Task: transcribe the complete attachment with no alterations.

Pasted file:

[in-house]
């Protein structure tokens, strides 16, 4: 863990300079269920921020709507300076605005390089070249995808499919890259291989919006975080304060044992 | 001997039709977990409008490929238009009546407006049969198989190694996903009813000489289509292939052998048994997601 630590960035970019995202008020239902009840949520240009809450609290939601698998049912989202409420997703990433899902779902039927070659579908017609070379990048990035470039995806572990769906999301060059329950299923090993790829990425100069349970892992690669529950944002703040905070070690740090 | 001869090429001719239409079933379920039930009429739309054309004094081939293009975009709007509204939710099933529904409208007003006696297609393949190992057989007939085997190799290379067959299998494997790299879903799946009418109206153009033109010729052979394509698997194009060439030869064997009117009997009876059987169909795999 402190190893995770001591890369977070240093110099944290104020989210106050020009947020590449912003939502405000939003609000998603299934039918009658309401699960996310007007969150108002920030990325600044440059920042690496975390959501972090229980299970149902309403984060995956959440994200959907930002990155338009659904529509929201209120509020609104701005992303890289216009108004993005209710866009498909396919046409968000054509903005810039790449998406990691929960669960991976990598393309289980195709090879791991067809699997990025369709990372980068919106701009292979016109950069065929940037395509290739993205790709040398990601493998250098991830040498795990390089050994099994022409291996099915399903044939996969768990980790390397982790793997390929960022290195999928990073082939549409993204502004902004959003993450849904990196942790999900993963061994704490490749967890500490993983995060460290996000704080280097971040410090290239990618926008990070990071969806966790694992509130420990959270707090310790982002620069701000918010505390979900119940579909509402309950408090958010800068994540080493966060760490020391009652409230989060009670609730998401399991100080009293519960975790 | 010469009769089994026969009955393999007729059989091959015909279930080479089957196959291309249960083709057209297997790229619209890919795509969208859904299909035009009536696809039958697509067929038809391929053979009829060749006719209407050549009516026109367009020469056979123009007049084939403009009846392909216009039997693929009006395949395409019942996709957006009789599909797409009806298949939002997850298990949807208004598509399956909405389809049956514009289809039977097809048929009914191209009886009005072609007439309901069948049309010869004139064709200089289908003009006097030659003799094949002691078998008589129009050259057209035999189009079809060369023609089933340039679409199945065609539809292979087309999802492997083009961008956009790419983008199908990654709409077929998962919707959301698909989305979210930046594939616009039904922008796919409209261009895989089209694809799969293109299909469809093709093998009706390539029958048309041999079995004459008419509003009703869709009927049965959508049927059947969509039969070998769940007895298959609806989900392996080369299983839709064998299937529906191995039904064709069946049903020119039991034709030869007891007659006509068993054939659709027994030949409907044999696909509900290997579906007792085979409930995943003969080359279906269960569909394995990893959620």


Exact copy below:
[in-house]
């Protein structure tokens, strides 16, 4: 863990300079269920921020709507300076605005390089070249995808499919890259291989919006975080304060044992 | 001997039709977990409008490929238009009546407006049969198989190694996903009813000489289509292939052998048994997601 630590960035970019995202008020239902009840949520240009809450609290939601698998049912989202409420997703990433899902779902039927070659579908017609070379990048990035470039995806572990769906999301060059329950299923090993790829990425100069349970892992690669529950944002703040905070070690740090 | 001869090429001719239409079933379920039930009429739309054309004094081939293009975009709007509204939710099933529904409208007003006696297609393949190992057989007939085997190799290379067959299998494997790299879903799946009418109206153009033109010729052979394509698997194009060439030869064997009117009997009876059987169909795999 402190190893995770001591890369977070240093110099944290104020989210106050020009947020590449912003939502405000939003609000998603299934039918009658309401699960996310007007969150108002920030990325600044440059920042690496975390959501972090229980299970149902309403984060995956959440994200959907930002990155338009659904529509929201209120509020609104701005992303890289216009108004993005209710866009498909396919046409968000054509903005810039790449998406990691929960669960991976990598393309289980195709090879791991067809699997990025369709990372980068919106701009292979016109950069065929940037395509290739993205790709040398990601493998250098991830040498795990390089050994099994022409291996099915399903044939996969768990980790390397982790793997390929960022290195999928990073082939549409993204502004902004959003993450849904990196942790999900993963061994704490490749967890500490993983995060460290996000704080280097971040410090290239990618926008990070990071969806966790694992509130420990959270707090310790982002620069701000918010505390979900119940579909509402309950408090958010800068994540080493966060760490020391009652409230989060009670609730998401399991100080009293519960975790 | 010469009769089994026969009955393999007729059989091959015909279930080479089957196959291309249960083709057209297997790229619209890919795509969208859904299909035009009536696809039958697509067929038809391929053979009829060749006719209407050549009516026109367009020469056979123009007049084939403009009846392909216009039997693929009006395949395409019942996709957006009789599909797409009806298949939002997850298990949807208004598509399956909405389809049956514009289809039977097809048929009914191209009886009005072609007439309901069948049309010869004139064709200089289908003009006097030659003799094949002691078998008589129009050259057209035999189009079809060369023609089933340039679409199945065609539809292979087309999802492997083009961008956009790419983008199908990654709409077929998962919707959301698909989305979210930046594939616009039904922008796919409209261009895989089209694809799969293109299909469809093709093998009706390539029958048309041999079995004459008419509003009703869709009927049965959508049927059947969509039969070998769940007895298959609806989900392996080369299983839709064998299937529906191995039904064709069946049903020119039991034709030869007891007659006509068993054939659709027994030949409907044999696909509900290997579906007792085979409930995943003969080359279906269960569909394995990893959620």